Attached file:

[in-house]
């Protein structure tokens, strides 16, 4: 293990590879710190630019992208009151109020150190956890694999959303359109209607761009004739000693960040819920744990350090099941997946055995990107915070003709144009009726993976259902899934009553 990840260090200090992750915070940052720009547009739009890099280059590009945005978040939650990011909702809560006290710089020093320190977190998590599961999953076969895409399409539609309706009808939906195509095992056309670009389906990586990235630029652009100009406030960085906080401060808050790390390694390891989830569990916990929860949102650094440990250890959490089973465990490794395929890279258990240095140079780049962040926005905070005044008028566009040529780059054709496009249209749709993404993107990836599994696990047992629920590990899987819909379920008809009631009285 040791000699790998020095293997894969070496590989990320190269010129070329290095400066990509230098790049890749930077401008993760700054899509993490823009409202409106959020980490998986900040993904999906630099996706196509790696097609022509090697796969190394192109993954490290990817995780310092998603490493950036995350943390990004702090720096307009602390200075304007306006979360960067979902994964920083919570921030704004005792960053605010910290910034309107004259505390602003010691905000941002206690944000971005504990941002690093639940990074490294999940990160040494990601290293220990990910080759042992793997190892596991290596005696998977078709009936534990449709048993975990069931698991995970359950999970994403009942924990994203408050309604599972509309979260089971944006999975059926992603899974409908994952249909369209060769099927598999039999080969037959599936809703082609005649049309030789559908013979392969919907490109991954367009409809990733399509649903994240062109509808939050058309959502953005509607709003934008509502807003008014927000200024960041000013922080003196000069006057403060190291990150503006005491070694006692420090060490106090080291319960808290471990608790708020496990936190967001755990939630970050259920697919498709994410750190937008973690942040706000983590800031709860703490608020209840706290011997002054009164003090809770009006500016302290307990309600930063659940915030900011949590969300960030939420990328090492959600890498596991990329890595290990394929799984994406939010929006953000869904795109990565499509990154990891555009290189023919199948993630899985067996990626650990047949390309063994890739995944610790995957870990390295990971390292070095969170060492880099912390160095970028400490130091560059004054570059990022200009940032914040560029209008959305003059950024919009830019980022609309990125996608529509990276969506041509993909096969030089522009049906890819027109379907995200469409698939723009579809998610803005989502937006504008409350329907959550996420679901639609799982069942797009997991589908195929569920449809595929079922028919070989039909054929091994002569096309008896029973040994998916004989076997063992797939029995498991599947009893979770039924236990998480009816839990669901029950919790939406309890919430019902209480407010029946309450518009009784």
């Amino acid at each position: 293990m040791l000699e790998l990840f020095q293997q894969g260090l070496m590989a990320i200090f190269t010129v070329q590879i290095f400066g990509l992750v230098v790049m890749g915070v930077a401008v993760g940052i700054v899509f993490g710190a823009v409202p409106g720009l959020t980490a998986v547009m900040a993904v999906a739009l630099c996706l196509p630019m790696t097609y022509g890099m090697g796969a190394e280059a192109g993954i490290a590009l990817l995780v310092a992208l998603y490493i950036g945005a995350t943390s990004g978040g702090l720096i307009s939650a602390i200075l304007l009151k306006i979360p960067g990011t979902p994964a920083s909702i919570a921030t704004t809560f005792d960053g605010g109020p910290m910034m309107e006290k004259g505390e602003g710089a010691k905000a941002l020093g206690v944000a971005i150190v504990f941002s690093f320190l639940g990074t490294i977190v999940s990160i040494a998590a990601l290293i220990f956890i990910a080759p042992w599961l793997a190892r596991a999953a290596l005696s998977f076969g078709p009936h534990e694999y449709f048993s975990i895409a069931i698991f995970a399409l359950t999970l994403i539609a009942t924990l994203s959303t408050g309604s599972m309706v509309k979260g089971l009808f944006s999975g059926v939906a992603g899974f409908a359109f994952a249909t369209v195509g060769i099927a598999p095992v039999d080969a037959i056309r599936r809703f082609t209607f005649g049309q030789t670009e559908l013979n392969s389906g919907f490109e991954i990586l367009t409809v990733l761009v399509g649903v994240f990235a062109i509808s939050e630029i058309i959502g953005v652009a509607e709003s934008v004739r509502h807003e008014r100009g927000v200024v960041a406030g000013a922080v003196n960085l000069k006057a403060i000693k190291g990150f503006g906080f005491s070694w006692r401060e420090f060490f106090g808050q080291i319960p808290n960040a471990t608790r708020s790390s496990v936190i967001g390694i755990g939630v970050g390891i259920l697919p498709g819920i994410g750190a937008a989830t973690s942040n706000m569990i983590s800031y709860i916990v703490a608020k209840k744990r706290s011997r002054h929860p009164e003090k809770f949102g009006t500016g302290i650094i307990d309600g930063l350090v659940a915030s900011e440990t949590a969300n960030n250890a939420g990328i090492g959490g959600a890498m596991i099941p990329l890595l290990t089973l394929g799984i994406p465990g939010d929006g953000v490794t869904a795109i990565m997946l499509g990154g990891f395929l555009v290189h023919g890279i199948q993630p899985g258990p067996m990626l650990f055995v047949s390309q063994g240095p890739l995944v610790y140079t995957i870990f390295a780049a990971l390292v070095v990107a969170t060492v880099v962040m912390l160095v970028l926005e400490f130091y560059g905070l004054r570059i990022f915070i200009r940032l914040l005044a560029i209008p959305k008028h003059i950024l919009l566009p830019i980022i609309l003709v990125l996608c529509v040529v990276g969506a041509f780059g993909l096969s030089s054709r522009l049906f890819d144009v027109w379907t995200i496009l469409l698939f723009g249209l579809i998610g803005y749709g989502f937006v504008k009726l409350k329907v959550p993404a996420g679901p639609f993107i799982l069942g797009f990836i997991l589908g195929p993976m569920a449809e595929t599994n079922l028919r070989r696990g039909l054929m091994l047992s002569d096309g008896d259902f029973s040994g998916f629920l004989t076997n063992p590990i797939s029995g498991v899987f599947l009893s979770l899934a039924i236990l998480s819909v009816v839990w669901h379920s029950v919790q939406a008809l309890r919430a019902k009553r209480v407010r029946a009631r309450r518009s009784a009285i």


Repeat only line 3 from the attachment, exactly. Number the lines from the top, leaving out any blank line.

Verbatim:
């Amino acid at each position: 293990m040791l000699e790998l990840f020095q293997q894969g260090l070496m590989a990320i200090f190269t010129v070329q590879i290095f400066g990509l992750v230098v790049m890749g915070v930077a401008v993760g940052i700054v899509f993490g710190a823009v409202p409106g720009l959020t980490a998986v547009m900040a993904v999906a739009l630099c996706l196509p630019m790696t097609y022509g890099m090697g796969a190394e280059a192109g993954i490290a590009l990817l995780v310092a992208l998603y490493i950036g945005a995350t943390s990004g978040g702090l720096i307009s939650a602390i200075l304007l009151k306006i979360p960067g990011t979902p994964a920083s909702i919570a921030t704004t809560f005792d960053g605010g109020p910290m910034m309107e006290k004259g505390e602003g710089a010691k905000a941002l020093g206690v944000a971005i150190v504990f941002s690093f320190l639940g990074t490294i977190v999940s990160i040494a998590a990601l290293i220990f956890i990910a080759p042992w599961l793997a190892r596991a999953a290596l005696s998977f076969g078709p009936h534990e694999y449709f048993s975990i895409a069931i698991f995970a399409l359950t999970l994403i539609a009942t924990l994203s959303t408050g309604s599972m309706v509309k979260g089971l009808f944006s999975g059926v939906a992603g899974f409908a359109f994952a249909t369209v195509g060769i099927a598999p095992v039999d080969a037959i056309r599936r809703f082609t209607f005649g049309q030789t670009e559908l013979n392969s389906g919907f490109e991954i990586l367009t409809v990733l761009v399509g649903v994240f990235a062109i509808s939050e630029i058309i959502g953005v652009a509607e709003s934008v004739r509502h807003e008014r100009g927000v200024v960041a406030g000013a922080v003196n960085l000069k006057a403060i000693k190291g990150f503006g906080f005491s070694w006692r401060e420090f060490f106090g808050q080291i319960p808290n960040a471990t608790r708020s790390s496990v936190i967001g390694i755990g939630v970050g390891i259920l697919p498709g819920i994410g750190a937008a989830t973690s942040n706000m569990i983590s800031y709860i916990v703490a608020k209840k744990r706290s011997r002054h929860p009164e003090k809770f949102g009006t500016g302290i650094i307990d309600g930063l350090v659940a915030s900011e440990t949590a969300n960030n250890a939420g990328i090492g959490g959600a890498m596991i099941p990329l890595l290990t089973l394929g799984i994406p465990g939010d929006g953000v490794t869904a795109i990565m997946l499509g990154g990891f395929l555009v290189h023919g890279i199948q993630p899985g258990p067996m990626l650990f055995v047949s390309q063994g240095p890739l995944v610790y140079t995957i870990f390295a780049a990971l390292v070095v990107a969170t060492v880099v962040m912390l160095v970028l926005e400490f130091y560059g905070l004054r570059i990022f915070i200009r940032l914040l005044a560029i209008p959305k008028h003059i950024l919009l566009p830019i980022i609309l003709v990125l996608c529509v040529v990276g969506a041509f780059g993909l096969s030089s054709r522009l049906f890819d144009v027109w379907t995200i496009l469409l698939f723009g249209l579809i998610g803005y749709g989502f937006v504008k009726l409350k329907v959550p993404a996420g679901p639609f993107i799982l069942g797009f990836i997991l589908g195929p993976m569920a449809e595929t599994n079922l028919r070989r696990g039909l054929m091994l047992s002569d096309g008896d259902f029973s040994g998916f629920l004989t076997n063992p590990i797939s029995g498991v899987f599947l009893s979770l899934a039924i236990l998480s819909v009816v839990w669901h379920s029950v919790q939406a008809l309890r919430a019902k009553r209480v407010r029946a009631r309450r518009s009784a009285i």